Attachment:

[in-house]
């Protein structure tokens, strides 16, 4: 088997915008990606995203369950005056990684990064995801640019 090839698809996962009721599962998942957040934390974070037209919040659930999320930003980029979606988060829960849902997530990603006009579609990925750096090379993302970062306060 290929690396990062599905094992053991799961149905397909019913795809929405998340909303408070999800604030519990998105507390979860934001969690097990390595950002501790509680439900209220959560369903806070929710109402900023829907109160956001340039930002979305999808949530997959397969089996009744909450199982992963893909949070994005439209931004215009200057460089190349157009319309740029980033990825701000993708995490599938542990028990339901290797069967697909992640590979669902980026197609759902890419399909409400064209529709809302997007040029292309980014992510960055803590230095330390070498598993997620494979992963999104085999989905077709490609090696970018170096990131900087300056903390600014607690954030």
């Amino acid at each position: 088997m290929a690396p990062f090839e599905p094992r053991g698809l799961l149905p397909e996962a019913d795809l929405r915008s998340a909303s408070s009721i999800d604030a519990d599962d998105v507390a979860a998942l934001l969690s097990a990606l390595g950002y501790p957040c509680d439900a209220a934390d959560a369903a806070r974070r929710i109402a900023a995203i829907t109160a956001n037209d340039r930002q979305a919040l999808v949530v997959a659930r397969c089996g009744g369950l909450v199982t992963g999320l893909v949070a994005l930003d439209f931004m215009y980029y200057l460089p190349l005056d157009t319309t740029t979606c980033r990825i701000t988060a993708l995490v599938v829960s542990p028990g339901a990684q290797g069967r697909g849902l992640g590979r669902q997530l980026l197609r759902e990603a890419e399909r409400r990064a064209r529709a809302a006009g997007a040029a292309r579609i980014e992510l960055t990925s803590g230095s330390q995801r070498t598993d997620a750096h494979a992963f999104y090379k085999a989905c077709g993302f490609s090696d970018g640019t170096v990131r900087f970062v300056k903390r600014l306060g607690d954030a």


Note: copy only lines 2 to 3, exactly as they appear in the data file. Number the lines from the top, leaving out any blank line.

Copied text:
């Protein structure tokens, strides 16, 4: 088997915008990606995203369950005056990684990064995801640019 090839698809996962009721599962998942957040934390974070037209919040659930999320930003980029979606988060829960849902997530990603006009579609990925750096090379993302970062306060 290929690396990062599905094992053991799961149905397909019913795809929405998340909303408070999800604030519990998105507390979860934001969690097990390595950002501790509680439900209220959560369903806070929710109402900023829907109160956001340039930002979305999808949530997959397969089996009744909450199982992963893909949070994005439209931004215009200057460089190349157009319309740029980033990825701000993708995490599938542990028990339901290797069967697909992640590979669902980026197609759902890419399909409400064209529709809302997007040029292309980014992510960055803590230095330390070498598993997620494979992963999104085999989905077709490609090696970018170096990131900087300056903390600014607690954030």
């Amino acid at each position: 088997m290929a690396p990062f090839e599905p094992r053991g698809l799961l149905p397909e996962a019913d795809l929405r915008s998340a909303s408070s009721i999800d604030a519990d599962d998105v507390a979860a998942l934001l969690s097990a990606l390595g950002y501790p957040c509680d439900a209220a934390d959560a369903a806070r974070r929710i109402a900023a995203i829907t109160a956001n037209d340039r930002q979305a919040l999808v949530v997959a659930r397969c089996g009744g369950l909450v199982t992963g999320l893909v949070a994005l930003d439209f931004m215009y980029y200057l460089p190349l005056d157009t319309t740029t979606c980033r990825i701000t988060a993708l995490v599938v829960s542990p028990g339901a990684q290797g069967r697909g849902l992640g590979r669902q997530l980026l197609r759902e990603a890419e399909r409400r990064a064209r529709a809302a006009g997007a040029a292309r579609i980014e992510l960055t990925s803590g230095s330390q995801r070498t598993d997620a750096h494979a992963f999104y090379k085999a989905c077709g993302f490609s090696d970018g640019t170096v990131r900087f970062v300056k903390r600014l306060g607690d954030a």